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Flora & Fauna of Trinity: Peacocks

Beverly Crawford and Peter Smiledge
December 6, 2016

Parishioners Beverly Fisher Crawford and Peter Smiledge have collaborated on a new series for Trinity's blog. Through evocative words and stunning images, they invite us to discover, examine, and meditate on the plant and animal imagery in Trinity Church. This week, they look at peacocks...

One of the central and most dramatic of the natural images in Trinity Church is the pair of peacocks on the western face of the altar. As the centerpiece of the 1938 McGinnis and Walsh redesign of the chancel, the marble and mosaic altar is decorated with a relief image of two peacocks flanking a chalice from which a grape vine spreads. Look carefully. The peacocks appear to be eating the grapes.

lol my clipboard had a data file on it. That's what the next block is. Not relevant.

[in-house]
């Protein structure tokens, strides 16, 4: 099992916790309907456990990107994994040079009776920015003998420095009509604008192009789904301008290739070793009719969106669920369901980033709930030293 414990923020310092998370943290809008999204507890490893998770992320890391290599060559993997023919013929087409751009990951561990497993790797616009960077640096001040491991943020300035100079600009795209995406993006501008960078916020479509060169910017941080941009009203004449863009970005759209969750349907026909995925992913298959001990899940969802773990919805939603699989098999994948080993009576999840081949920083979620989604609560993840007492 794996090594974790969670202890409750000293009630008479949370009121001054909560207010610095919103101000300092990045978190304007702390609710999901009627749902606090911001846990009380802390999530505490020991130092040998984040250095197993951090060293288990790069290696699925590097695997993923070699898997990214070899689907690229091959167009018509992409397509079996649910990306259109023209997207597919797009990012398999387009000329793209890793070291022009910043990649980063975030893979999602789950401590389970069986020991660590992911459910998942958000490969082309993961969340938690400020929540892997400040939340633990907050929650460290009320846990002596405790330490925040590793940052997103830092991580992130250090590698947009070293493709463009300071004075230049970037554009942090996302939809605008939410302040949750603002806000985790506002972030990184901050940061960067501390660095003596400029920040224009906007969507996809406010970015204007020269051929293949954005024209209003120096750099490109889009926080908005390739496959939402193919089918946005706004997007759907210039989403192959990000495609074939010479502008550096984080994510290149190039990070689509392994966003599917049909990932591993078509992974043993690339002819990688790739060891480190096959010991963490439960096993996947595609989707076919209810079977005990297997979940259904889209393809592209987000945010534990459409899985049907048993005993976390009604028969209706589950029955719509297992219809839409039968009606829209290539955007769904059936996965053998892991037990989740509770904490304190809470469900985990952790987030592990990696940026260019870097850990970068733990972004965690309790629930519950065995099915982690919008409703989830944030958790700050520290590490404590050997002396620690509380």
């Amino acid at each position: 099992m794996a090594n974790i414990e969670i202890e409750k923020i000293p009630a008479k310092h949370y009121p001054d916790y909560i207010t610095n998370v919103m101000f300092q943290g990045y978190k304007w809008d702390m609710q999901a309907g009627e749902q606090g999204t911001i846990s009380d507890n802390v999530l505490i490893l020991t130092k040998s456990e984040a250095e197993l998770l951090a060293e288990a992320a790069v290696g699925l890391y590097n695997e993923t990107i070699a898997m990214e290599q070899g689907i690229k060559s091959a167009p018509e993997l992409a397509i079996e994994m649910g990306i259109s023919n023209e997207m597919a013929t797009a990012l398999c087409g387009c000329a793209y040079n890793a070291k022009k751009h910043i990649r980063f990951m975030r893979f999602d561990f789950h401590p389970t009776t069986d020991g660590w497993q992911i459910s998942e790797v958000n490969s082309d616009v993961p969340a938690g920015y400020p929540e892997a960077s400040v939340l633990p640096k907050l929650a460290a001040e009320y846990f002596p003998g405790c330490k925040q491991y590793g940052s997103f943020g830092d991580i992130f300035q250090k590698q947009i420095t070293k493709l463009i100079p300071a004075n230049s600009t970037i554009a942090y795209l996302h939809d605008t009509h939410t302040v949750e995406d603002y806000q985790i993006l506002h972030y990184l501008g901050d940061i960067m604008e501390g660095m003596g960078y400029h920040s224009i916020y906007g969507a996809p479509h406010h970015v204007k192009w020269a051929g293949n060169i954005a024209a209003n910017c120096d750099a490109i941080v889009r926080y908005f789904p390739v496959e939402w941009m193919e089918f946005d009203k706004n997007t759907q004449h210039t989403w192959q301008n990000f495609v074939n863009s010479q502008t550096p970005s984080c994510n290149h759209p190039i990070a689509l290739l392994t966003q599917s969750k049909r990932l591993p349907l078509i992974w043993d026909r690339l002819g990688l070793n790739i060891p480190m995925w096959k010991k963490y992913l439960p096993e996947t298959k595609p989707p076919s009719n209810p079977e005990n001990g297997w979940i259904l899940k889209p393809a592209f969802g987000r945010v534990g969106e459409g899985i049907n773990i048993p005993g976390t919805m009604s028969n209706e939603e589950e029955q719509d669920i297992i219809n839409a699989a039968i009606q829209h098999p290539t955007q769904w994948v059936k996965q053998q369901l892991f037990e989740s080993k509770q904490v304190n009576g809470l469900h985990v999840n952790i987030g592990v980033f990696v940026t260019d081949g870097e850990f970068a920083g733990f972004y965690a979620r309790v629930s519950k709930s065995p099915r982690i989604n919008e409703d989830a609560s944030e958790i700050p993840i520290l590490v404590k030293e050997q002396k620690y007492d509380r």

Because today the peacock represents vanity and pride, this perhaps seems an odd choice. What was the intent here? There was an ancient belief that the flesh of the peacock had restorative powers and did not decay after death. The peacock, it was said, could shed its feathers only to have them replaced by a new, even more brilliant display. Accordingly, early Christians adopted the peacock as a representation of renewal, resurrection, and eternal life - and at times even as a symbol for Christ Himself.

A careful look overhead in the chancel vaulting reveals four faintly visible gilt peacocks which echo this motif.

Where do you think we found the smaller peacock carved in oak?

Trinity pilgrims to the Holy Land could not ignore the peacock images they encountered in places such as the Church of the Annunciation in Nazareth and in the Church of the Transfiguration on Mt. Tabor.


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